Hundreds of radio stations are under investigation by the Federal Communications Commission in the payola scandal rocking the music industry, ABC has learned.
"The FCC staff is working with voluminous evidence right now. It's a complicated and wide-ranging investigation." FCC Commissioner Jonathan Adelstein told ABC News in an exclusive interview.
"This is potentially the most widespread and flagrant violation of FCC rules in the history of American broadcasting," Adelstein said. "We've never seen evidence of such a systematic betrayal of the responsibility of broadcasters."
Payola -- or pay-for-play -- is a practice seemingly as old as the recording industry itself. In the past the money went to rogue disc jockeys in exchange for increasing the airplay for individual songs and driving those songs to the top of the charts. In the modern version, the money goes to the bottom line of the radio stations and the conglomerates that own them, according to New York Attorney General Eliot Spitzer.
"We have people in suits coming in with documents rather than cash payments under the table to a DJ," Spitzer told ABC News Chief Investigative Correspondent Brian Ross.
Several of the largest radio conglomerates in America -- the corporate owners of FM radio stations across the nation -- are within the scope of the FCC probe, which was triggered by the two year long pay-for-play investigation by Spitzer and was first reported on by ABC News.
A vigorous investigation by the FCC brings federal regulatory clout, and the specter of criminal prosecution by the Justice Department.
Paid to Play Many Top Artists' Songs
In addition to criminal prosecution, any broadcaster in clear violation could face severe sanctions, and in the most blatant cases, the loss of their broadcast licenses, officials involved in the investigation have told ABC.
"I can't believe that radio stations are putting their licenses at risk. It seems to me they thought the FCC was asleep and they shot someone in front of the policeman. The policeman is obligated to act when evidence is so clear," Adelstein said.
Spitzer said record company documents obtained in the investigation of Sony BMG and Warner, both of which have settled with the attorney general, revealed payments for songs that became major hits, including Jennifer Lopez's "I'm Real" and John Mayer's "Daughters."
Other artists whose songs are named in the Spitzer documents include Jessica Simpson, Celine Dion, Maroon 5, Good Charlotte, Franz Ferdinand, Switchfoot, Michelle Branch, and R.E.M. The record companies allegedly paid radio stations to increase airplay of those artists' songs.
That money allegedly came in many forms; directly from the record companies, through "Indie" promoters or in promotional considerations that lowered stations' overheads.
Adelstein said that the New York attorney general has shared mountains of information with the FCC and has identified specific documents and e-mails that seem to clearly implicate some of the companies controlling much music radio in the United States.
"The FCC has received an unbelievable amount of evidence from Attorney General Eliot Spitzer that there appears to be widespread and flagrant violation of FCC rules regarding payola, (including) undisclosed promotions by radio broadcasters. And we need to find out who did it, basically prosecute any violations to the fullest extent of the law," Adelstein said.
Adelstein spoke to ABC News after reading ABC's disclosure of the shift of Spitzer's probe from record companies to broadcasters. He has been in regular contact with Spitzer.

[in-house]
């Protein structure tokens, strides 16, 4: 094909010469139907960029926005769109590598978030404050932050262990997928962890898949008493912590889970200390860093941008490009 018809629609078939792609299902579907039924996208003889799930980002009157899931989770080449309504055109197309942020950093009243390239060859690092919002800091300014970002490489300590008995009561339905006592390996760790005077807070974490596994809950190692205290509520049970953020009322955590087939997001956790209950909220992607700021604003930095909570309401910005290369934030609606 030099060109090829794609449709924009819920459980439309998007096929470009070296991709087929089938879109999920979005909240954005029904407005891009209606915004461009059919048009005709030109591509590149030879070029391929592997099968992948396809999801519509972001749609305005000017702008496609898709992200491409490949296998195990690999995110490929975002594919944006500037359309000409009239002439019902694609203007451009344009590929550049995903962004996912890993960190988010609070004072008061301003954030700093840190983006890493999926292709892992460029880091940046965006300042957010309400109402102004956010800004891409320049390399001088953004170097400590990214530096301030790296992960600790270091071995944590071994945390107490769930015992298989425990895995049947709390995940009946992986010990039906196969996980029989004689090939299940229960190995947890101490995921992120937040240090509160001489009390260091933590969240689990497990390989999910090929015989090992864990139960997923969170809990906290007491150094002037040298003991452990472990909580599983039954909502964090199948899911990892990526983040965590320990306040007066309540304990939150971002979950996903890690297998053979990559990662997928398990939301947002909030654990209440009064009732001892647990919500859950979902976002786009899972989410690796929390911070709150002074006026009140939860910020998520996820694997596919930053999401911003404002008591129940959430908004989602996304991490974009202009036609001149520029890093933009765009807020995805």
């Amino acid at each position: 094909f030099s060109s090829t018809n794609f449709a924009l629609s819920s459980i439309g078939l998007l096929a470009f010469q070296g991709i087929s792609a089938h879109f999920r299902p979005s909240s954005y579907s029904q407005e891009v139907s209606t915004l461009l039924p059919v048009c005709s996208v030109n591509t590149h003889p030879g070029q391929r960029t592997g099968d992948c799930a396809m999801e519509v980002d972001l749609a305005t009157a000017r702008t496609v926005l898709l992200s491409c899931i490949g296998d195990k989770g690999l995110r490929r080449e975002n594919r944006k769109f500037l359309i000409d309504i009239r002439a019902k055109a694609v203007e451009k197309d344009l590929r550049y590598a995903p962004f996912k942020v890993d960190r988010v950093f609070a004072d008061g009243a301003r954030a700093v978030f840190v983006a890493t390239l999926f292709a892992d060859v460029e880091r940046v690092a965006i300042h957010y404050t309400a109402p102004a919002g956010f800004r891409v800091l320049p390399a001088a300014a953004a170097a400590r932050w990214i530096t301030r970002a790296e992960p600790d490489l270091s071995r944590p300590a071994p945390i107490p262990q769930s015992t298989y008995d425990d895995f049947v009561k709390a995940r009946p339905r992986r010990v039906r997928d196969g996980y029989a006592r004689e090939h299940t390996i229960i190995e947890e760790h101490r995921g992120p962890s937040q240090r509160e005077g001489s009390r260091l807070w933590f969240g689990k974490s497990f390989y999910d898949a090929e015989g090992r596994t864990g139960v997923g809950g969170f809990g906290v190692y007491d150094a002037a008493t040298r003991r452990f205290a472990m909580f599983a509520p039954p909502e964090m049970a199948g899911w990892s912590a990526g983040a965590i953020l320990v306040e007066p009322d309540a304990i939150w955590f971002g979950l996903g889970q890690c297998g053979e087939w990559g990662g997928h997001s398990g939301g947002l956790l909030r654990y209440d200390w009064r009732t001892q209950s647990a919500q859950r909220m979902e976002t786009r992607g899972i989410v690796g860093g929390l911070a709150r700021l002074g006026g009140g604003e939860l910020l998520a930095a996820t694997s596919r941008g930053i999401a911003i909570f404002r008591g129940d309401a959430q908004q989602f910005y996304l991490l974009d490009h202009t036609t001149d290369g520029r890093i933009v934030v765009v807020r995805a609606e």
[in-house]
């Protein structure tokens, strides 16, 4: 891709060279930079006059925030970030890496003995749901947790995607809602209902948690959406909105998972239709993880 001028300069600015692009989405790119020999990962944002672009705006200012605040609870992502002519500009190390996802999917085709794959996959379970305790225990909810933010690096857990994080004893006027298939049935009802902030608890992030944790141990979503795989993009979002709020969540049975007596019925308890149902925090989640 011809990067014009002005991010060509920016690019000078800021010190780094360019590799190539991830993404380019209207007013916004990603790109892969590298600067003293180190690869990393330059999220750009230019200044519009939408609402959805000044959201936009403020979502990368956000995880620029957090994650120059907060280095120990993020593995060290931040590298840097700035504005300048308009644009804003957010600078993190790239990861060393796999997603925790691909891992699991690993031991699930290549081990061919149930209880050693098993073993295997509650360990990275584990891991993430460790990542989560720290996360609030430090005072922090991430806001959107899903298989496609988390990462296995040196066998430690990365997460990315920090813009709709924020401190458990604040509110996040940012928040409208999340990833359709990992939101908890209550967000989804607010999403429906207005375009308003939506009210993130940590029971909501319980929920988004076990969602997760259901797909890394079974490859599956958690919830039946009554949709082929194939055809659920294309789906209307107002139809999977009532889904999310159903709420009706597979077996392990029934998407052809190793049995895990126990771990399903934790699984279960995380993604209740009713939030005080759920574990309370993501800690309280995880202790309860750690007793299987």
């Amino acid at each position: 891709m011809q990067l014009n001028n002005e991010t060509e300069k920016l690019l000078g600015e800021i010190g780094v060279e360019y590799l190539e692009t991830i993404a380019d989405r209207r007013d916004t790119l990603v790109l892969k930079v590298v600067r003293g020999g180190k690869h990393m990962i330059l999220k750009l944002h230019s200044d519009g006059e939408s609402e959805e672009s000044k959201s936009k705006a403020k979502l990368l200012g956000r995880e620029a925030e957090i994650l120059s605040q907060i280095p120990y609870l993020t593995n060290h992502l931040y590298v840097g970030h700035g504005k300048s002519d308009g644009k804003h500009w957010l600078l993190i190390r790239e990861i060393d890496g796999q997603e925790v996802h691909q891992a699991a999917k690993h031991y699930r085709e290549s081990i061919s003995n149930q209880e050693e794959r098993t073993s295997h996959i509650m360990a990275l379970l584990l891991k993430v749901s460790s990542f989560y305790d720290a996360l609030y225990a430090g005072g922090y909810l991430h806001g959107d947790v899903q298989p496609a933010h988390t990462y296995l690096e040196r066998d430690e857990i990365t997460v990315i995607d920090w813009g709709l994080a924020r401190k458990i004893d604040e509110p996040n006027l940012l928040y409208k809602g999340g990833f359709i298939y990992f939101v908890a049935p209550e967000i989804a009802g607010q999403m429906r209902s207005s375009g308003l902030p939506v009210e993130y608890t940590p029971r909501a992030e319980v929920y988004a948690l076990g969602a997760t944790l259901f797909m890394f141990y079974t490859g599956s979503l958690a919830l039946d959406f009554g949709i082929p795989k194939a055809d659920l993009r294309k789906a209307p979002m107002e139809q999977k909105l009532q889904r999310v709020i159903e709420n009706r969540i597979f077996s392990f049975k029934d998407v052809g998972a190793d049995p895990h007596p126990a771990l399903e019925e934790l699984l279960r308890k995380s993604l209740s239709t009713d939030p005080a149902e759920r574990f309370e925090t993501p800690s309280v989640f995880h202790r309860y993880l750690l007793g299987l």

"When anything is aired that is paid for without being disclosed to the public it is a clear violation of FCC rules," he said.
"We have a responsibility to get to the bottom of this … It's important that the FCC does its job and not let the states do it for us," Adelstein added.
Spitzer has been critical of the FCC's approach to the issue of payola.
"I would be the first to acknowledge that I would like to see the FCC more directly involved in addressing what is very clearly a payola scandal that has run rife through the industry. They have failed to do so and we have reached out to them,' said Spitzer.
The FCC originally started a probe into the payola scandal in August 2005, after Spitzer disclosed his investigation of record companies including Warner Music Group, Sony BMG, EMI and Universal. At that time, Adelstein called for the FCC to aggressively investigate. By November 2005 he was calling for the FCC to bring the probe to a swift and satisfactory conclusion. Now he admits the FCC needs to devote more resources to the probe. "We need to devote significant resources [to investigating this aspect] and I'm not sure we are doing that yet," Adelstein added.
"Based on the evidence we have seen some of the radio conglomerates clearly are participating and knowledge of this and orchestration of this came from the very top," Spitzer told ABC.
"Now since it is up to the FCC -- not me -- whether or not to strip them of their licenses. I will leave that decision to the FCC. But certainly the behavior has been unethical, improper, illegal, and a sanction of some severity should be imposed," said Spitzer.
Adelstein told ABC News that "at this stage in the investigation it's not clear what the appropriate sanctions are because we're still looking into it, seeing if there are violations and, if there are, if they are systemic and go to the corporate offices."
Adelstein did say that the potential sanctions could be severe.
"While it's highly unusual for the FCC to pull licenses on first violation, depending on the severity that is one option that is available to us. These are criminal matters as well."
"If we do find evidence of criminal violations its incumbent on us to refer this to the Department of Justice for criminal prosecutions."